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Introduction 2011


Ko Whitireia te maunga
Ko Porirua te moana
Ko Ngāti Toa te iwi
Ko Whitireia te Kura Matatini

Nau mai, haere mai, hoki mai ki te kāinga o te kupu! A warm welcome to 4th Floor 2011, presenting new writing by the students, tutors and mentors of Whitireia New Zealand’s writing programme.

This edition marks a unique moment for 4th Floor, because not only are we launching this 2011 edition of the online journal, we have also produced our very first anthology of selections from past editions. And not only that! We are publishing the anthology in ebook format. This ebook 4th Floor Since ’05 includes poetry and prose from 2005 through to 2010, and is available for free download. We hope you enjoy this retrospective, as well as this year’s new work.

My decision-making process when choosing pieces for 4th Floor is nothing mysterious: Is it good writing? Is it reader-friendly on screen? Do the separate pieces play well with each other? What has struck me about 2011’s 4th Floor is not so much that there are overarching themes which draw the pieces together, albeit slightly artificially. Rather, I was impressed by the variety of subject matters, perspectives, characters and writing styles.

In other words, I am delighted by just how much the individual works differ from each other this time, and by the lively frisson that’s created when they’re gathered together. Believe it or not, it’s because of Twitter that I have become so aware of this during the editing of this particular edition.

In the past two years we have promoted the journal through posting excerpts on Twitter. For those unfamiliar with it, this microblogging site allows you to post comments of up to 140 characters, which become visible to anyone who ‘follows’ you. Choosing which line, phrase or sentence would be the best ‘tweet’ for each writer is an exacting science. Each tweet needs to whet a reader’s appetite enough to click through to the journal and continue reading. I try to choose tweets that also capture the essence of the piece as a whole.

It’s a challenge. Some excerpts are entirely perfect except, for example, that they run to 143 characters. Twitter is entirely unforgiving here – 140 or bust. Other possible tweets appeal to my own slightly abstract tastes, but I figure they may not appeal to the general tweet-reading public.

After much painstaking character-counting (thank you MS Word), some fantastic examples emerged for this year’s Twitter list. They were duly collated into one long document and sent to the authors for their approval. I must say that as I read them all one after the other in that format, it was like reading a new, strange long-form poem, interrupted by names and ‘Coming Soon!’ and the ubiquitous Twitter hashtags. As I thought further about this idea, I began to think about all those people who don’t use Twitter – wouldn’t they also like to read this emerging new text?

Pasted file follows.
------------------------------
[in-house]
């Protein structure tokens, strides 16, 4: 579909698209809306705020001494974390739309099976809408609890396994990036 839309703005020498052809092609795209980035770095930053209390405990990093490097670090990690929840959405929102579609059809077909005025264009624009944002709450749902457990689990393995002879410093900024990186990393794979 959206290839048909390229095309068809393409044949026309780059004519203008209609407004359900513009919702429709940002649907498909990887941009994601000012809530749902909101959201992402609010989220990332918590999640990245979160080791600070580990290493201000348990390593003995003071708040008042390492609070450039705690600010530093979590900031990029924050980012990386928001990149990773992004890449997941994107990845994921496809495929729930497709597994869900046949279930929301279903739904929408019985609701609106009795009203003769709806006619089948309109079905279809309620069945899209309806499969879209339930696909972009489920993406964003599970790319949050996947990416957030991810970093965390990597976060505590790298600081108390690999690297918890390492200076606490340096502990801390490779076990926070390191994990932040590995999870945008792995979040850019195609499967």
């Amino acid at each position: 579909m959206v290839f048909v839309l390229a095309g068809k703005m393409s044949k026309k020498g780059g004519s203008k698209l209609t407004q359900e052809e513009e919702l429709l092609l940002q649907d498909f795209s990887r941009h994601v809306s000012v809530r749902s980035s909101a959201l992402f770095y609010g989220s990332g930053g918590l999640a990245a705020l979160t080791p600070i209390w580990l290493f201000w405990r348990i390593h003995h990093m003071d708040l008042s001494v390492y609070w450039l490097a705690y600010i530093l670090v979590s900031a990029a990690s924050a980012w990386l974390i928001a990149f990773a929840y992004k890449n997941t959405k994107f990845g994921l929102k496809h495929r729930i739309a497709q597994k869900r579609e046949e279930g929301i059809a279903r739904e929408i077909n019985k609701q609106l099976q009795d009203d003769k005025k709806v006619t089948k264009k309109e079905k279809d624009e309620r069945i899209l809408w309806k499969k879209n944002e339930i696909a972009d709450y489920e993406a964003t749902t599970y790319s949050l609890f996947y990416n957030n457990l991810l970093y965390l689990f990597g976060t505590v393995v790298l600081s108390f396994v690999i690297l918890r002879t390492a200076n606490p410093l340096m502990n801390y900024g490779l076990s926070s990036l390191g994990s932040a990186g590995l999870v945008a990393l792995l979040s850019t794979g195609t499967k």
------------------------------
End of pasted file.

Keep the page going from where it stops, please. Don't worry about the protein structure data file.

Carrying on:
Perhaps this year’s 4th Floor writers will forgive me if I make this whole idea a little more explicit and sign off with the offering below. It’s a found poem, using tweets sourced from some of the wonderful writers in this year’s edition. It seemed to fall naturally into couplets, but it could just as easily be read as several separate two-line poems.

Many thanks, ngā mihi mahana, to Whitireia publishing students Lianna Gonlag, Lauren Rogers Paretoa and Sara Bryan for their work in copy-editing, content-managing and publishing this site, and to Rachel Lawson who wrangled us all so brilliantly. The team also thanks Pip Byrne, Lynn Davidson, Mary-Jane Duffy, Tim Renner, Jo Prestwood and Tamati Kaa for their ongoing support of this project.

Enjoy, and thank you for visiting 4th Floor!


Hinemoana Baker



The mouth, he explains, just gets / in the way, the mouth does almost nothing
Ten minutes later it all ended in a frenzy of teeth and tusks.


Their dresses are bright. / They rake leaves from graves in a front yard
At the sink, a woman washes potatoes. With her knife, she gouges their eyes.


The travelling salesman persuaded her
She listens to the messages / and, whammo, does she go ballistic!


Will she turn into a tree? We look up from / our community gardening
—see her fall through the stage door / reassembled, barely Aurora


Her father disapproved of decay
she’s out / in the garden barefoot in the Hellebores


fine-fingered on the quarter-tone and tasting of / peanut, candlenut, coconut
the quandong of the sun! / the nectarine showers of the sky!

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